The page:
Marcel Pelgrom

Marcel Pelgrom consults on analog IC design.

28 February

Marcel Pelgrom predicts a grim future if Dutch policymakers continue to shun measures needed to secure a place among the world’s top knowledge-based economies.

In a recent contribution to NRC (link in Dutch), Menno Tamminga filleted the advice of the state committee on demographic development. The committee recommends replacing some Dutch economic sectors employing a lot of low-paid foreign workers with “knowledge-based economic sectors.” However, as Tamminga points out, the Netherlands has no knowledge-based economy.

Exceptions such as ASML aside, there’s little evidence to support the contrary. Our educational levels are dropping dramatically. In the comparative PISA score, we’re second to last. At 2.3 percent of GDP, Dutch investments in R&D are well below the OECD average of 2.7 percent – they’ve been for decades. Front-runners like the US, Taiwan, Korea, Germany and Japan yearly spend between 3.2 and 3.7 percent of their GDP. The Dutch capital market is dominated by pension funds, which are too risk-averse to fund deep tech.

To bring the Dutch R&D investments on par with the front-runners requires an additional annual expenditure in R&D of 10 billion euros. The government would have to put up half, amounting to a similar amount needed to scrap the health insurance deductible. In the last elections, the Dutch voters have clearly expressed their preference.

The Dutch attitude is risk-averse, short-term and easygoing, paraphrasing ASML CEO Peter Wennink in a speech at Eindhoven University of Technology. People expect the government to take care of them from their cradle to their grave. For every financial setback, there’s an allowance; for any hardship, there’s a waiver; for strategic vision, you better go see an eye specialist. For six decades, our economy was able to sustain this attitude because we were floating on an enormous gas bubble. That game is over. Ironically, global warming will give our complacent society an ice-cold shower.

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From a demographical point of view, any further population growth will be at the cost of our environment and our way of living. Economic growth by virtue of more low-tech industry, more agriculture and more financial loopholes will reach its limits in the next decade. Either we scale down our luxurious lifestyle or we face the challenge and find a way to nestle ourselves in the world-wide knowledge-based economy.

That will require a change of attitude. And that’s something we can do. It’s amazing to see how the transition in retirement age has proceeded: from an average of around 60 years, we now have a quarter of a million 67+-year-old workers. Once the conviction is there, the money is easily found – the annual defense budget went up by 5 billion euros in 2023.

The major long-term change toward a knowledge-based economy has to come from the educational system. Driven by austerity, the quality has eroded. Political choices, such as solving societal problems through education and proclaiming “higher education for everybody,” have lowered the standards and made us the laughing stock of Europe, let alone Asia. “Discipline” has become a dirty word, but if we want to compete with Asia’s top economies, our high-school levels need to meet those of their top schools. That’s far from reality today.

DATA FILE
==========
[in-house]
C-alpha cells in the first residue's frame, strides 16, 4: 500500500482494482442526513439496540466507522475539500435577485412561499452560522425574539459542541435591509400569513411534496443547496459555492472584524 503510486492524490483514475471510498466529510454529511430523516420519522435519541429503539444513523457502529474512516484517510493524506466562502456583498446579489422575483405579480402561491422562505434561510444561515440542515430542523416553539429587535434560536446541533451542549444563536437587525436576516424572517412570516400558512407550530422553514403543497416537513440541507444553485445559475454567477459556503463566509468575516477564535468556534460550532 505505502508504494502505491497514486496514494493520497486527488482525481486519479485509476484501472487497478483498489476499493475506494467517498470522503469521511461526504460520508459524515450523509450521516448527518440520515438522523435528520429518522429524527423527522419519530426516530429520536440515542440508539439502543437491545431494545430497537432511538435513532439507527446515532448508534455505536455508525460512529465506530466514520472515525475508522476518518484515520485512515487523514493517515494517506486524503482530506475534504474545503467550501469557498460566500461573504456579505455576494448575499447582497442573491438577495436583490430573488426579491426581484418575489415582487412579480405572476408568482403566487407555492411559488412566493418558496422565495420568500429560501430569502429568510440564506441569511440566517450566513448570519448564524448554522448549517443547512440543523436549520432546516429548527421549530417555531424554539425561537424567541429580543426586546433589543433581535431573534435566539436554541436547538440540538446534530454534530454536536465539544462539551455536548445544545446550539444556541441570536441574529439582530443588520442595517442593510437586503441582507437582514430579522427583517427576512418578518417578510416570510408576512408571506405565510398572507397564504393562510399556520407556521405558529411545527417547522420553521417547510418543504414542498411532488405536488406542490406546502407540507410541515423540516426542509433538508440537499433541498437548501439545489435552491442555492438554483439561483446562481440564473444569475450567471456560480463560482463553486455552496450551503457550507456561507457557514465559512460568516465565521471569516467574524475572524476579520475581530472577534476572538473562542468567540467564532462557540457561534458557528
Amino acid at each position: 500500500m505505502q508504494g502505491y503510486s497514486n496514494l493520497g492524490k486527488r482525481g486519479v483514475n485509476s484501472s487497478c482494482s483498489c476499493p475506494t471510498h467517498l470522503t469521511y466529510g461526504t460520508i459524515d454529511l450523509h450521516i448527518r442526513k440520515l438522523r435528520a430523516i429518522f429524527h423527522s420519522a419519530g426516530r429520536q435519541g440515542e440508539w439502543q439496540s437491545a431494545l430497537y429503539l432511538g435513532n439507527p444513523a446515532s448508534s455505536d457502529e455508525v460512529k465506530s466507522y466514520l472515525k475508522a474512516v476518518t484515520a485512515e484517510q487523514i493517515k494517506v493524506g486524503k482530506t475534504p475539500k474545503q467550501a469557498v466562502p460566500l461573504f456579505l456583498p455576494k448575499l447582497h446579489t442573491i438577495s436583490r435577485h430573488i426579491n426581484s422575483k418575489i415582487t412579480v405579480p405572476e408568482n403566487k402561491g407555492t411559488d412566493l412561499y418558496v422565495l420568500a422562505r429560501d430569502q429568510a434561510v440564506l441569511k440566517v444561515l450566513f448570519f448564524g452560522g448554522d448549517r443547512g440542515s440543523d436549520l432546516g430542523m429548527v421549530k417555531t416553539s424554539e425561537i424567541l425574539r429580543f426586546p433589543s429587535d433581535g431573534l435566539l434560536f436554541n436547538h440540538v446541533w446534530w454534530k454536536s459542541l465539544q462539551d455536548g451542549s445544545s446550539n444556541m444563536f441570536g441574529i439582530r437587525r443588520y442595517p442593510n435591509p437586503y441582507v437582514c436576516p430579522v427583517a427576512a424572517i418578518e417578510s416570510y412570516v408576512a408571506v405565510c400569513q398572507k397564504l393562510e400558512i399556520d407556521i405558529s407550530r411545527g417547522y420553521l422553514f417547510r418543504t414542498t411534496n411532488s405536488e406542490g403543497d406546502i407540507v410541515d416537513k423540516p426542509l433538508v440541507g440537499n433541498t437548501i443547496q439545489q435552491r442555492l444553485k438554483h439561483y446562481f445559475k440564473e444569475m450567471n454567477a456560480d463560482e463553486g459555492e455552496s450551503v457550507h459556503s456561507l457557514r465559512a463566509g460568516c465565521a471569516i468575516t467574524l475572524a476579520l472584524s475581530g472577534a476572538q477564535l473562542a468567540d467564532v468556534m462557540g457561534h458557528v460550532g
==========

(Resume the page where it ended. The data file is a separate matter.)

Supporting high-school teachers by organizing visits to factories and laboratories will help attract youngsters to technical education. It’s hypocritical of companies to complain about a lack of high-skilled staff and at the same time take little initiative to stimulate interest in the technical sciences or give sufficient opportunities for internships.

Financial stimuli like the reduction of tuition attract poorly motivated students. Offering senior students coaching jobs for freshmen is a better way to let them make money. If this compensation progresses with experience, studying hard is stimulated.

Universities must primarily focus on providing the best education. Teaching and researching in a monodisciplinary environment and an obligation to disseminate the results is simply not efficient. The scientists who once made our country one of the most innovative were educated in universities without much research. The research was performed in well-equipped institutes like the Neher Laboratory, Shell, DSM and Philips Research.

The achievements of these industrial laboratories created a sense of pride and respect for technology in society, thereby increasing the willingness of the younger generation to bite the bullet of math and physics. We need good and yielding industrial research structures for a knowledge-based future.

I call on ASML’s joint leadership Peter Wennink and Martin van den Brink, who are stepping down this year, to leave us a worthy legacy: a multi-disciplinary ASML Research Lab resembling the place where their company’s cradle once stood.